Valie Export was born and raised in Austria in 1940. Up to the age of 14, her schooling occurred in a convent. During that time, she had a very religious outlook on life and was very obsessed with God and religion. Her religious views changed rapidly though when she left the convent. In 1960 she went to art school in Vienna. There she studied design, painting, and drawing. After a short time in art school, she met her husband, got married, had two children, and then got divorced. After her divorce she returned to art school to further pursue art.
In the early 1960's Export was exposed to a group of Viennese Aktionists and poets that would influence her work and theories. Through these groups she got interested in Constructivism, which inspired her to work in new media. She started to experiment with photography and what she called "expanded cinema". She would experiment by pouring different colored waters and liquids into a mirror and project them onto a screen. To Export, these live projections were reality, as opposed to celluloid images mediated by the camera. She began to label much of her work Anti-Art or No-Art. Her art became a political tool to react against society or the "Establishment".
Her expanded cinema pieces started to include live performance form Export herself. The body then became her most important tool. Export used her body to question people's physical and mental identity. One of her important goals in performance was to separate the female body from eroticism. Export said "I felt it was important to use the female body to create art. I knew that if I did it naked, I would really change how the (mostly male) audience would look at me. There would be no pornographic or erotic/ sexual desire involved--so there would be a contradiction." (Juna & Vale, 1985).
Her views on the female body carried on to other works such as her performance at an art street fair in 1968. She performed "Touch Cinema" which involved strapping on a box which enclosed her naked breasts. The box had holes in the front so that spectators could stick their hands through. She told the spectators "This box is the cinema hall. My body is the screen. But this cinema is not for looking--it is for touching." (Juna & Vale, 1985). Again, Export tried to create a contradiction, by taking a very erotic part of the body and offering it the way she wanted to people. The box and her blatant offering defused the situation from any eroticism.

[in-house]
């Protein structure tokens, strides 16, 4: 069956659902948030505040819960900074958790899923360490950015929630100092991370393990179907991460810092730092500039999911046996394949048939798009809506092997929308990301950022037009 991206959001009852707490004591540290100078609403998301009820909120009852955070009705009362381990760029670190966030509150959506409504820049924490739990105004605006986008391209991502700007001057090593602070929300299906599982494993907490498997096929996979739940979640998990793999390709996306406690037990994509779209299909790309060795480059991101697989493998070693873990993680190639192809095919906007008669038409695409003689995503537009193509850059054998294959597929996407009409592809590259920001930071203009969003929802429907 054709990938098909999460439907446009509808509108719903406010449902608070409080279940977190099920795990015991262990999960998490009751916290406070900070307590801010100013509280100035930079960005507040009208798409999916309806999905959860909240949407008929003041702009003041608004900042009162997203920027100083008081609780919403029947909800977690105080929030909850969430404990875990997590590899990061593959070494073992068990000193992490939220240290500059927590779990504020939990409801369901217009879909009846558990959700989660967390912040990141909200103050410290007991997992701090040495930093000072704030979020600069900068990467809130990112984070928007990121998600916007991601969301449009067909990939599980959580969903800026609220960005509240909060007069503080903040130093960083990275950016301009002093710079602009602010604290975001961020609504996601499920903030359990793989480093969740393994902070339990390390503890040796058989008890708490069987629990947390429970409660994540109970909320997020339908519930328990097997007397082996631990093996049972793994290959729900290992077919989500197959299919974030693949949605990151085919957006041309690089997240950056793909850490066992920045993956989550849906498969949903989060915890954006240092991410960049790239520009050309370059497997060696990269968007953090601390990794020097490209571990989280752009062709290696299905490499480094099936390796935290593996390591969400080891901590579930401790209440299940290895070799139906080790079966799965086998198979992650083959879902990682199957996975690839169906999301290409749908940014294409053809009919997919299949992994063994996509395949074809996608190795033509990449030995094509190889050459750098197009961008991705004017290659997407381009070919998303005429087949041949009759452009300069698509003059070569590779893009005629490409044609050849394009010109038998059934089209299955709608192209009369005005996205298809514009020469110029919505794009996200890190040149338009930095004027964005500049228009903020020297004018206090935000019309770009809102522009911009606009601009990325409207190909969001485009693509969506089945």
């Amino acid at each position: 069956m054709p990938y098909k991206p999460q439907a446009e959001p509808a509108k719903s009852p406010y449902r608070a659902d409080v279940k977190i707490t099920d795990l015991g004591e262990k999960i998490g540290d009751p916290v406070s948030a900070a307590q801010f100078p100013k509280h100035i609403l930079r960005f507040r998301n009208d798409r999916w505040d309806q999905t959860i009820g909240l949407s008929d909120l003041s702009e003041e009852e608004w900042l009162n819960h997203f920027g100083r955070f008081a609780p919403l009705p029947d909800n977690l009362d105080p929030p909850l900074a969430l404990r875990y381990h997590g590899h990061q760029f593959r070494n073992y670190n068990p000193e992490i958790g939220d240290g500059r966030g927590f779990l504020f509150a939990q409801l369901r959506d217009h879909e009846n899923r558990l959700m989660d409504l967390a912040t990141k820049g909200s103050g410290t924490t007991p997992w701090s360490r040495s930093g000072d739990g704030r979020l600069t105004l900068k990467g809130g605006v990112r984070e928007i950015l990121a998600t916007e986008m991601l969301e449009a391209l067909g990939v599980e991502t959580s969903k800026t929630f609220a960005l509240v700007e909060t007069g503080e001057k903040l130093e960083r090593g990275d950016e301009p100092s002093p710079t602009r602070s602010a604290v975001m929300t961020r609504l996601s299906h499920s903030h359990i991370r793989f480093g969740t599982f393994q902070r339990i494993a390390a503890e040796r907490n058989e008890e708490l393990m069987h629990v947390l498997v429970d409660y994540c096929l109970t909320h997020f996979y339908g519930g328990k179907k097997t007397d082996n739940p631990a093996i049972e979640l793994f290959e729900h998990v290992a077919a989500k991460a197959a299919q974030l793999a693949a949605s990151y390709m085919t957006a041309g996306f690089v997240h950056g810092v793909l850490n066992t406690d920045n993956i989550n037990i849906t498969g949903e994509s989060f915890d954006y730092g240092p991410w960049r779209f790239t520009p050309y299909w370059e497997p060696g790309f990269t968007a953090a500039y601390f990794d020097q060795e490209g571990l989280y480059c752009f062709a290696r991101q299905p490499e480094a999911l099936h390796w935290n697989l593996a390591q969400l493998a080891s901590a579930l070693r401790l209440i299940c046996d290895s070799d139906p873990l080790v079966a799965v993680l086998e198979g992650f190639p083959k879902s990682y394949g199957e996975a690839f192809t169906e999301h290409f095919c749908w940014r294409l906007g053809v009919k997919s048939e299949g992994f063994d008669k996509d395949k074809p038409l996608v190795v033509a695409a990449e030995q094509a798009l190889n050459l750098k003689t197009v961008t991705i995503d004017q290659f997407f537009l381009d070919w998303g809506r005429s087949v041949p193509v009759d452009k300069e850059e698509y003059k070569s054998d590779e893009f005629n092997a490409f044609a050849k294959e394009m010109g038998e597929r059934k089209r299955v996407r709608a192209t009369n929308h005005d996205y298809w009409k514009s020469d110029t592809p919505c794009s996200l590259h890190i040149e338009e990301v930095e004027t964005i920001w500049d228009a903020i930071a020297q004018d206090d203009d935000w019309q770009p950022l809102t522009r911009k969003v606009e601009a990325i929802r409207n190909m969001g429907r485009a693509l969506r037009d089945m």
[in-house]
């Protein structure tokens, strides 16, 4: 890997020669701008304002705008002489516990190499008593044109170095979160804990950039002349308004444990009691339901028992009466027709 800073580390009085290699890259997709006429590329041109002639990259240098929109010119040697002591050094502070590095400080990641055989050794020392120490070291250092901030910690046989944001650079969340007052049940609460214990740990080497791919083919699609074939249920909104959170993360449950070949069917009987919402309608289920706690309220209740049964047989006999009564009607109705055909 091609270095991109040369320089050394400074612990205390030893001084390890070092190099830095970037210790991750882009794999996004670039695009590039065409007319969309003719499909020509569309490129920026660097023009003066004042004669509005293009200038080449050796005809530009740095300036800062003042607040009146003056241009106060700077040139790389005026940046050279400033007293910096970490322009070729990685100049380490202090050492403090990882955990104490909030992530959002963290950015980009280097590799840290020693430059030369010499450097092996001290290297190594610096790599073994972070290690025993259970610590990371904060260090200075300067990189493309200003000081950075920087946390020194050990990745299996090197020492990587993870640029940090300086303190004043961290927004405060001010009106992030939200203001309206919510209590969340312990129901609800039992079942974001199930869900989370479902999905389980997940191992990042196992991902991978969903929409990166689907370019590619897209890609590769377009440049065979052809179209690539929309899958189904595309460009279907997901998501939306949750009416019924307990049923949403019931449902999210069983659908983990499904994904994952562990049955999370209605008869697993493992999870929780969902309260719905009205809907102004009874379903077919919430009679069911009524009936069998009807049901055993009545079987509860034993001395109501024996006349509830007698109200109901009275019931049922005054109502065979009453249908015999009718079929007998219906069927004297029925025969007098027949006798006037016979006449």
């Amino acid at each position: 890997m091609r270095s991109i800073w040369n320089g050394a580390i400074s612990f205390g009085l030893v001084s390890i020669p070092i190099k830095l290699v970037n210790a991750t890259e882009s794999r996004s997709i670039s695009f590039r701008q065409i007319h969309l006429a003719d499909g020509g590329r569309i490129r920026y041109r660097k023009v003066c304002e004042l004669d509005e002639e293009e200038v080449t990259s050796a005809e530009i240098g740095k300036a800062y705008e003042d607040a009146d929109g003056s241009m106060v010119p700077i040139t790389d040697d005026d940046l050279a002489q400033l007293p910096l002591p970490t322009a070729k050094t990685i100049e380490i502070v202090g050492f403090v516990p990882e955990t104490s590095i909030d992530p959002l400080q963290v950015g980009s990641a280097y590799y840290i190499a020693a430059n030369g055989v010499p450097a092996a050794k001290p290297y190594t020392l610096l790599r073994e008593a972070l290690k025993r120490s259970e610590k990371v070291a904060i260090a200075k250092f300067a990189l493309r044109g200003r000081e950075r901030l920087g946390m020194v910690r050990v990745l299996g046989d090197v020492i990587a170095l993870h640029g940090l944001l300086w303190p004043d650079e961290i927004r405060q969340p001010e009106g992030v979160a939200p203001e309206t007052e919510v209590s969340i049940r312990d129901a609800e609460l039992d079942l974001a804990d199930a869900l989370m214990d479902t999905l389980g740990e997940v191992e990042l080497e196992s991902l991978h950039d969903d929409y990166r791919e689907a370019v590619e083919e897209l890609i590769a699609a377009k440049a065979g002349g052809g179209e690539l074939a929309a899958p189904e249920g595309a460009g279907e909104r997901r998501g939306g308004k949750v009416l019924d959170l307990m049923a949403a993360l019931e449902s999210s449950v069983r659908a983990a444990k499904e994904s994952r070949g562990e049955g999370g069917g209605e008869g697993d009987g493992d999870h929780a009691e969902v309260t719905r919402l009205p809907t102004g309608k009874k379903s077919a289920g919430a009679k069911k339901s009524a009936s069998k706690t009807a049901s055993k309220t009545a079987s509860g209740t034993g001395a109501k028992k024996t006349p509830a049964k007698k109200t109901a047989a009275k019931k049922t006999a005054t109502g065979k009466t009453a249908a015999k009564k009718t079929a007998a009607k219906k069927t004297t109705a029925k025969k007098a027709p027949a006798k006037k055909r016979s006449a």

Export then began to refer to her work as Media Aktionism. She wanted to use her body in a feminist and semiotic way. During one performance called "Erosion", Export rolled her naked body over broken glass. By doing so, she wanted to put a new code on the naked body. Export tried to change the male gaze by showing the male her body the way she wanted to, as opposed to what they were used to.
"In 1973, Export did a performance called "Kausalgie" where the silhouette of a man is burned into a large wax plate with a gas flame. Export lies naked in the outline of this silhouette, her body warmth slowly changing the wax bed and her body image forming in the cooling wax. Slowly she separates herself from its rigidity and moves toward the edge, which is however lined with barbed wire, whereby the wax vaporizes. She separates herself from the waxen model and thus symbolically from the conceptual rigidity of man. The remaining traces are filled with molten lead , which slowly cools. A likeness remains, the traces are covered up." (Newsweda, 1991). By performing Kausalgie, Export wanted to free the spirit and liberate her body from the concepts of society. By subjecting her body to the painful branding process, there was a liberation from social branding because she was in control of her image.
From then on, Export continued to perform and go on to other media. She had produced other Body Art, photographs, screenplays, five films (see Work), installations, and important theoretical and historical writings such as "The Real and Its Double: The Body" and her manifesto "Aspects of Feminist Actionism". For the past 30 years, Export has been living alone and dividing her time between Vienna and Milwaukee, where she teaches film at the University of Wisconsin.